Thousands of B.C. citizens have pushed hard for election finance reform over the past many years, yet very little has been done so far. CityHallWatch has covered this extensively. See for example “BC’s Unfair Elections Act: Top 10 list of what is wrong with Bill 20″ (March 28, 2014), and for an example of grassroots efforts, see ““Get Big Money out of Civic Politics!”: 919 petition signatures sent to Province on Local Elections Campaign Financing (Expense Limits) Amendment Act” (November 26, 2015).
Lo and behold, facing the likelihood of being booted out of office after losing the May 9, 2017 provincial election, the elected officials with the B.C. Liberals have seen the light. For the record, here is the text verbatim from the Throne Speech. We note that the proposal is to apply the same strict limits on municipal elections (which occur next on October 20, 2018). It is clear from the text of this Throne Speech that the B.C. Liberals have known for a long time exactly what reforms were needed, but consciously chose not to adopt them. We hope that whoever holds power in B.C. in the coming weeks and months will implement legislative changes like these immediately.
Speech from the Throne
The Honourable Judith Guichon, OBC
at the Opening of the First Session, Forty-First Parliament of the Province of British Columbia, June 22, 2017
Top page with video: http://engage.gov.bc.ca/thronespeech/
Section on “REFORMING OUR INSTITUTIONS” (with video; note that links may stop working in the future; bolding is by CityHallWatch):
British Columbia is a place like no other. Everyone who was born here or has come here knows that this place is special, and absolutely unique.
However, there are a few ways in which we could be more like others in this country.
On the issue of political and democratic reform, your government acknowledges more should have been done sooner, and more needs to be done now.
Your government will pursue comprehensive reforms that will:
- Ban corporate, union, and third party donations, including donations in kind, to political parties;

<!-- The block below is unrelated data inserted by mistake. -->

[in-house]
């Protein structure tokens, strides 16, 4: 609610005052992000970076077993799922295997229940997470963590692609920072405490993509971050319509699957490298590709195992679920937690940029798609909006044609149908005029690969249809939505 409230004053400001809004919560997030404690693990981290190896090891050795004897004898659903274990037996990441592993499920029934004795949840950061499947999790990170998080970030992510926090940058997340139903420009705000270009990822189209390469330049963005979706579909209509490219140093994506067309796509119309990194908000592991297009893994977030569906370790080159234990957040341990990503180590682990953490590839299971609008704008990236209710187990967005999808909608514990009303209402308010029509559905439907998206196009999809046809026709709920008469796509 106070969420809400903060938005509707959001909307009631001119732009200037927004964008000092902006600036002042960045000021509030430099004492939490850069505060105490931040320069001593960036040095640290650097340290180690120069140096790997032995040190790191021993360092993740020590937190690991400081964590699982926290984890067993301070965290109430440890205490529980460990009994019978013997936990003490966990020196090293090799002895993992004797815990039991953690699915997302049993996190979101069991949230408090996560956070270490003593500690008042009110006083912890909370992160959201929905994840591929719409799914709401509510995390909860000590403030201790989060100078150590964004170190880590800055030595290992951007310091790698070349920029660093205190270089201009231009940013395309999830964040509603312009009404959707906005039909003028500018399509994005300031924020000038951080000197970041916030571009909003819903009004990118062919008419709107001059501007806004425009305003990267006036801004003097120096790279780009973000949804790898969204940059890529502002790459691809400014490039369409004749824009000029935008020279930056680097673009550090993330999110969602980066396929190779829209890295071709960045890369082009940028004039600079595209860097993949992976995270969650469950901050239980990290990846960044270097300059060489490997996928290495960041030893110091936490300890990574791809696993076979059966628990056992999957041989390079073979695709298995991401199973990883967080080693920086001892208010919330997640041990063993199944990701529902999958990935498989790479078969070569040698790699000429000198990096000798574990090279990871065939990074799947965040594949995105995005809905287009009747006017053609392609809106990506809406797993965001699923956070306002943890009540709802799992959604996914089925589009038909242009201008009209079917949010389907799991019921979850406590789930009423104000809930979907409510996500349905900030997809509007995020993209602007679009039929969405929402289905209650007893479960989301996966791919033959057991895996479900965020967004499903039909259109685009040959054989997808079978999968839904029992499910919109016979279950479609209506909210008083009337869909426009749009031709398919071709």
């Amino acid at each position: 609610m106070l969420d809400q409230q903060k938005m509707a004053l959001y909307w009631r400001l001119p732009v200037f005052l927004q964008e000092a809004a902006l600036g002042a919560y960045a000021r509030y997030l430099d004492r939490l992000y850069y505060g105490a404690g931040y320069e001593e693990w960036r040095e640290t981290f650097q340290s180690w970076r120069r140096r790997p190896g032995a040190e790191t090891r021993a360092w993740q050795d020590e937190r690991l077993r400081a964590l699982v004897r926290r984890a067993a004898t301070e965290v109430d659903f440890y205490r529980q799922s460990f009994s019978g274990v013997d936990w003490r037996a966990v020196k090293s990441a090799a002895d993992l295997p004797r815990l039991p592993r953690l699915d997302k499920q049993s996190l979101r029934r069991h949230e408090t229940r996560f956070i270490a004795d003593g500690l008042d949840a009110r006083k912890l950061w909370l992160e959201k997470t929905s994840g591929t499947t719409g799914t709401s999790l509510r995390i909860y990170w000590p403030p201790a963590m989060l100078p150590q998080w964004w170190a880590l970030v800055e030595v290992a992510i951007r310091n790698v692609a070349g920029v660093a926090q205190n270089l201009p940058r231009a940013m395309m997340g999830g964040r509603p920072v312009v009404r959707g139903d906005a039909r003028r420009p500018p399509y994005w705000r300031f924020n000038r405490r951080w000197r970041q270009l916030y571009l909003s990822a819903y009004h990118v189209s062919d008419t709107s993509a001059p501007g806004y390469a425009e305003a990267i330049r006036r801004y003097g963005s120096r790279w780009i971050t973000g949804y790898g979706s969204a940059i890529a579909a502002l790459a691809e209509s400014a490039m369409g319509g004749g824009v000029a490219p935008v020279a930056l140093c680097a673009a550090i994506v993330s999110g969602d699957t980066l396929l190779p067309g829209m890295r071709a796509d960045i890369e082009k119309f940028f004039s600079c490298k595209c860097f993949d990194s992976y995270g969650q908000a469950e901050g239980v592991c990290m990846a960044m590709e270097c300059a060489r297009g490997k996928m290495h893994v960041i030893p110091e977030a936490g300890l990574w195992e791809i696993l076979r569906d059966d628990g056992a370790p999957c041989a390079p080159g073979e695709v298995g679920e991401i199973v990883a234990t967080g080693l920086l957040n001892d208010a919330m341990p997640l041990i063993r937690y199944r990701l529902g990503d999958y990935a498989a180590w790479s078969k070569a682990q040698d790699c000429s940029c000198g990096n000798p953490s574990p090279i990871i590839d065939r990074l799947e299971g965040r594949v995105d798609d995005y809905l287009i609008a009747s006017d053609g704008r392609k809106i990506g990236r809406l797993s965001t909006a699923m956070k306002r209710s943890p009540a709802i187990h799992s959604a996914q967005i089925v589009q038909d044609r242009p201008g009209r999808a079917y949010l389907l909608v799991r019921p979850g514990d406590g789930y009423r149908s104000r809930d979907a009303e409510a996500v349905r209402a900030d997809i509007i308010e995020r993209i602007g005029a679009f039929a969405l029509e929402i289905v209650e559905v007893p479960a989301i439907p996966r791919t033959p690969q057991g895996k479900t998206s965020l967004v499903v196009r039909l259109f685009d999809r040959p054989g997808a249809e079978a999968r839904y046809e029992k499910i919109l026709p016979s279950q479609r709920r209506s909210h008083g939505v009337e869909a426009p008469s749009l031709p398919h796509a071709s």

- Impose a maximum donation limit for individuals to political parties, comparable to other Canadian jurisdictions;
- Ban donations to political parties from outside British Columbia, including foreign donations;
- Ban funding to a provincial political party from a federal political party;
- Restrict the role of money influencing elections through third parties;
- Ban loans to parties by any organization other than a Canadian chartered bank or credit union; and
- Apply these reforms to local government candidates and political parties.
The results that British Columbians delivered in the May election require cooperation. Your government is committed to working with all parties in the legislature.
Following referenda in 2005 and 2009, there remains a desire by many members in this place to revisit electoral reform.
With the confidence of this house, your government will enable a third referendum on electoral reform. It will require extensive public consultation to develop a clear question, and will ensure rural representation in the legislature is protected.
It is vital that any referendum reflects the views of British Columbians, not just its political parties.
Additionally, your government will work with other parties to strengthen lobbyist legislation and regulations.**********
CityHallWatch note: The B.C. Liberal Throne Speech mentions concrete improvements with political and democratic reform. That is good. But “weasel words” are there. All they are offering is to hold a third referendum and yet another round of public consultation. It is far too late for that. Again, we hope that whoever holds power in B.C. in the coming weeks and months will implement legislative changes like these immediately.
Martyn Brown: My case for campaign finance reform in British Columbia
Georgia Straight: February 26th, 2017
Why should you care about campaign finance reform in British Columbia ?
That is the subject of this exceptionally lengthy discourse, the second in a three-part series on the topic. The final installment will speak to how that needed change might be accomplished.
Basically, my argument can be summarized in the following seven points:
1. Large donors have too much influence on government.
2. The current system is coercive.
3. The B.C. Liberals have an unfair funding advantage.
4. The system lacks transparency.
5. “Dark money” is a growing problem.
6. The system is too expensive and wasteful.
7. The conflict of interest regime is ethically blind.
Long article. See the rest online.